walter russell mead peter berger lilia shevtsova adam garfinkle andrew a. michta
Feed
Features
Reviews
Podcast
Cities Could Be in Big Trouble

American cities are about to run into some serious financial trouble. Athough President Obama and John Boehner still have strike a deal to avert the fiscal cliff, investors are already betting that new taxes on municipal bonds are on the way. The Wall Street Journal has more:

Investors pulled $2.3 billion out of muni-bond funds in the week ended Wednesday, according to data collected by Lipper from funds that reported weekly. This is the biggest outflow since January 2011. . .

So far in December, total returns for muni bonds have fallen 1.5%, on track for the largest monthly drop in two years, according to Barclays . Year-to-date, muni bonds are up 6.5% through Wednesday, when the market stabilized. Total returns reflect coupon payments as well as changes to bond prices.

By comparison, Treasurys are down 0.7% this month. Muni bonds usually perform better amid weakness in fixed-income markets, says Matt Fabian, managing director at research advisory firm Municipal Market Advisors. He says munis’ uncertain tax status is a major factor in the recent performance.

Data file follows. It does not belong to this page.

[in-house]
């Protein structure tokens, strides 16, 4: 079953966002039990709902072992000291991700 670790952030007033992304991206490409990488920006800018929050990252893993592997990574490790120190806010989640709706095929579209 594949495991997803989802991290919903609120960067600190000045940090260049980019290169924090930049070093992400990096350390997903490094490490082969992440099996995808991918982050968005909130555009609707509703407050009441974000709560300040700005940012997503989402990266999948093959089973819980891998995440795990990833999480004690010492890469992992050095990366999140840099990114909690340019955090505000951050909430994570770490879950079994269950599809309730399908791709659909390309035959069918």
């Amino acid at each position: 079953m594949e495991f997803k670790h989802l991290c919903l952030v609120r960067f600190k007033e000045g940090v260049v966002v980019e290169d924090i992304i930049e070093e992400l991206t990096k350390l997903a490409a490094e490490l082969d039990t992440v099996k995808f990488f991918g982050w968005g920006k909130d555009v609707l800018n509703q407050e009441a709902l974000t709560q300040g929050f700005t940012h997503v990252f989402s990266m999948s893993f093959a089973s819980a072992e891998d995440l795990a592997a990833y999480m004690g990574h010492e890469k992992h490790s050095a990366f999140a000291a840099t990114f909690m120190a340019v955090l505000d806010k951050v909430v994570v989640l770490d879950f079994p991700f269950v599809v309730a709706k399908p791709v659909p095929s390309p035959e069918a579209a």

As we noted last week, this amounts to a body blow to the core of municipal funding. If investors continue to pull out of the muni bond market, city after city will see its borrowing costs rise. This is a tricky situation for any mayor, and it could be catastrophic for cities where major budget shortfalls require extensive borrowing to keep basic services running.

We’ve been predicting a day of reckoning for cities like Detroit and Providence for some time now. If borrowing costs continue to rise, this day may come sooner than we thought—and to more cities than we thought.

Features Icon
Features
© The American Interest LLC 2005-2014 About Us Masthead Submissions Advertise Customer Service